Diversity, this is what distinguishes the program of the cultural office in northern Bremen, the “Kulturbüro Bremen-Nord”. Whether young or old, hip-hop fan or literature lover: the institution is dedicated to all people. Program director Malte Prieser puts great importance on this: "Cultural participation is my top priority. That is something we can give back to this neighborhood". Regarding diversity, Prieser sees a parallel to Jacobs University. The colorful campus life offers much variety – for students, guests and neighbors of the international university alike. The two institutions have been connected for many years through different cooperative events.
The 42-year-old has been working for the cultural office since its foundation in 2007, initially as a program developer at the KITO, which has established itself as a venue for classical cabaret. A few years later he moved to the executive board. Since then he has been working as one of two directors. His colleague Holger Wenke takes care of all financial matters. Altogether, the Kulturbüro Bremen-Nord consists of four institutions with different target groups. In addition to the KITO, it also includes the Overbeck Museum and the Kulturbahnhof, which is particularly targeted at young people. The Bürgerhaus, a community center, is the largest institution and is particularly diverse in its task profile: "It caters to all generations and preferences," says Prieser.
Those interested in science also find what their hearts desire: For three years now, the community center has been the venue for the series of events "Science for Everyone – Jacobs University meets Bürgerhaus". Once a month, lecturers from the international university visit the community center and provide interesting insights into their research in a way that is understandable to everyone. "The format is well received. Most of the time, all seats are taken," says Prieser, describing his experience. The topics are as colorful as the research at Jacobs University: the mobile radio standard 5G, the extraction of antibiotics from rhododendrons and the mapping of the solar system were already covered.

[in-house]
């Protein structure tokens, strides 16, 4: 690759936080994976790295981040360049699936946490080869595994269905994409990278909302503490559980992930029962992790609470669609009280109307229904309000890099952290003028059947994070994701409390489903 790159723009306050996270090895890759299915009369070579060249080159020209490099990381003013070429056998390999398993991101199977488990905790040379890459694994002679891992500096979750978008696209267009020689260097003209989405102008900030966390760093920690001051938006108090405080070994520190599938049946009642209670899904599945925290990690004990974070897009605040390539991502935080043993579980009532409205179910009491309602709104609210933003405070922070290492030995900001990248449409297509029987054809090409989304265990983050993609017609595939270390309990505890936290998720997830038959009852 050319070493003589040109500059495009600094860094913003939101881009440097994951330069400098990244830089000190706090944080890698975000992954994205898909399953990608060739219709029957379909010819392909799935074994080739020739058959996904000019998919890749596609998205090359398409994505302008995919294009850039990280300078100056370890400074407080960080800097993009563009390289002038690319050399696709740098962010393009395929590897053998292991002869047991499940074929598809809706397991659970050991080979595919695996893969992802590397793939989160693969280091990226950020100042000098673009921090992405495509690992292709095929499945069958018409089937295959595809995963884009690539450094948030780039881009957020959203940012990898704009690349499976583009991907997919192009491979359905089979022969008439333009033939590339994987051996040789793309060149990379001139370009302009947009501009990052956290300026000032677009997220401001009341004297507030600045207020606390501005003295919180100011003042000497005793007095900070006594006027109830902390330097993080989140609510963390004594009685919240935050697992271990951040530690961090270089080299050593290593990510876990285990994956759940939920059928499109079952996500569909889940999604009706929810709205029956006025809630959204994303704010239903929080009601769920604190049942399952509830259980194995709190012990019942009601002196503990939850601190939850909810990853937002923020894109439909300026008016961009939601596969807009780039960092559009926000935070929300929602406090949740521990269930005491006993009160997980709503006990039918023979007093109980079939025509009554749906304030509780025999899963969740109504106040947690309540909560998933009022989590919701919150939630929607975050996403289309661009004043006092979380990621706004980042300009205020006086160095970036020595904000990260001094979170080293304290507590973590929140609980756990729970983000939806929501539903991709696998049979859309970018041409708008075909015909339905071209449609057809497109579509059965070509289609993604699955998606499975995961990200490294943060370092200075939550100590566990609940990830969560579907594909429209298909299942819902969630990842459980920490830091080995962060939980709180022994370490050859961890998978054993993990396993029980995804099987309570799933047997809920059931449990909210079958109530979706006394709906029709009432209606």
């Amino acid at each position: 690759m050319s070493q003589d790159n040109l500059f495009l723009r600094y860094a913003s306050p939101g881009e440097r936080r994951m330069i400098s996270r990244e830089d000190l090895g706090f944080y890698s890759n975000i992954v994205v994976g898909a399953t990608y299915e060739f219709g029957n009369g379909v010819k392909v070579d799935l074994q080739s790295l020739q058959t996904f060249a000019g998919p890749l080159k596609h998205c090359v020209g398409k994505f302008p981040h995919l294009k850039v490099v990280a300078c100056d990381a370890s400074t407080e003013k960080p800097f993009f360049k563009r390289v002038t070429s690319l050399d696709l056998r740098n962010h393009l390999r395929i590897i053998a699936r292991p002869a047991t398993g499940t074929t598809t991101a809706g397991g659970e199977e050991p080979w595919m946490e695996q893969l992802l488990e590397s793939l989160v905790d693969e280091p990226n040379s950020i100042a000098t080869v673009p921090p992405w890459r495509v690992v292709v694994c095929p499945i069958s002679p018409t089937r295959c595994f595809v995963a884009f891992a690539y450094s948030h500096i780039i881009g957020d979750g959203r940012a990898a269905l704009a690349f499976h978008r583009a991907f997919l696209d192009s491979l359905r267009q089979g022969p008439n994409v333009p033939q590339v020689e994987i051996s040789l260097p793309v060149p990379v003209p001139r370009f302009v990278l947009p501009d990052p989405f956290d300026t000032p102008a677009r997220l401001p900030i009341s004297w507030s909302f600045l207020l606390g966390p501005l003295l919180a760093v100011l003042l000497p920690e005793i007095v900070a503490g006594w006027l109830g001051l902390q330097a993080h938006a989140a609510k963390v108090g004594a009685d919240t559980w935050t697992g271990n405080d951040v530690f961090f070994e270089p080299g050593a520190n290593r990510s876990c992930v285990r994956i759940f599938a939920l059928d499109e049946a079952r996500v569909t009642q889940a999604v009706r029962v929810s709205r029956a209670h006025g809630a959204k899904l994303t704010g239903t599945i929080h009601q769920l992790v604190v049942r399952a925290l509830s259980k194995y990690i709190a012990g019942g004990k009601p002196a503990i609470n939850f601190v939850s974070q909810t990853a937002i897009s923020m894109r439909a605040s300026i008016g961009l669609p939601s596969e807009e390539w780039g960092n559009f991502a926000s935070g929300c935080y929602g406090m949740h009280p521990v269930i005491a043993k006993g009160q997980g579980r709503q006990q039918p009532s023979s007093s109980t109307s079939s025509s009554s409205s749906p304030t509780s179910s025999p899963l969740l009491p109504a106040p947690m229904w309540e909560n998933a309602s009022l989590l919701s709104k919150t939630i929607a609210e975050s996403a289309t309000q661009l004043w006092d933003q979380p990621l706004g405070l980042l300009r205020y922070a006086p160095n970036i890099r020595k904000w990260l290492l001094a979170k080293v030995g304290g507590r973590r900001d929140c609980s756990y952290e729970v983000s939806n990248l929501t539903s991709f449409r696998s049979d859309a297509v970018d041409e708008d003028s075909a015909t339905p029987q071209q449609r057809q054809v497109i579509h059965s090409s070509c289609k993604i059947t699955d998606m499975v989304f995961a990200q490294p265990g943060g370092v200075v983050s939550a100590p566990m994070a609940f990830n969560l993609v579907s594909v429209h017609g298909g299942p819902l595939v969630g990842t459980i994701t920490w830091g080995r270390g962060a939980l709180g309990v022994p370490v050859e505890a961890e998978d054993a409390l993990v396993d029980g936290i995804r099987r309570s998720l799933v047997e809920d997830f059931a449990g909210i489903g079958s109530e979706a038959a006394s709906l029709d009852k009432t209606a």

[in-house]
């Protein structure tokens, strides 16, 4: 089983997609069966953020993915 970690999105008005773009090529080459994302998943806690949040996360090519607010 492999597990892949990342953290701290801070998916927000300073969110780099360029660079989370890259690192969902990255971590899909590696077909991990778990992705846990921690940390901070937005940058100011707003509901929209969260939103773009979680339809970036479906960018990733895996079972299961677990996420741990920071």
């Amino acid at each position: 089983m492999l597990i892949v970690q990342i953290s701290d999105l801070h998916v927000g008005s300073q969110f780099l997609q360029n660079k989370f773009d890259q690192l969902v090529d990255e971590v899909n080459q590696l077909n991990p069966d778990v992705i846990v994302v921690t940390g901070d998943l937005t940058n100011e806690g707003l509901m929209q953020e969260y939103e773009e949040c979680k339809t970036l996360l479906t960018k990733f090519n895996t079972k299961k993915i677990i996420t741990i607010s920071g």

Matthias Ullrich, Professor of Microbiology, initiated the series on behalf of Jacobs University. "We already hosted a very similar format in the Spicarium, starting in 2013. At that time, we were still focusing on maritime topics. After the exhibition was closed in 2015, the Bürgerhaus wanted to take up this tradition and approached us," he recalls the beginning of the successful format. Jacobs University and the Bürgerhaus Vegesack are closely linked not only through the transfer of knowledge, but also through student-organized projects. Theater groups, bands and further student artist have already stood on the stages of the cultural office in the past. And vice versa, Prieser was also a guest at Jacobs University on several occasions: as a juror at a fashion show and as a spectator at numerous cultural events, such as the Art Fest or different music evenings. "On my first visit to the campus I was very surprised. It was different to what I had in mind," says Prieser. "Jacobs University is not only about learning, but also very much about solidarity and friendship between nationalities. The visit was a thoroughly positive experience."
Prieser has been organizing events starting in his youth. "When I was 15 years old I organized my first concert in the assembly hall on school grounds. I grew up in the countryside, in Weyhe. At that time there was no cultural program there, so I took matters into my own hands," he remembers with a smile. Shortly afterwards he founded his own ska and reggae band.
His Cultural Sciences studies led him to Bremen. On the side, the previous lead singer worked as a journalist for a music magazine. And he continued to organize events, eventually even professionally: "I founded my own concert agency, with which we then organized really big events, for the singer Tim Bendzko for example". His demanding job took him to Cologne, Berlin and other German cultural cities. But in the end, he stayed in Bremen. "That was a very conscious decision. After all, I have built up a large network here over the past decades." Malte Prieser is very happy with his work for the cultural office in the northern Bremen. "I have turned my hobby into my profession – there is nothing better than that", he thinks.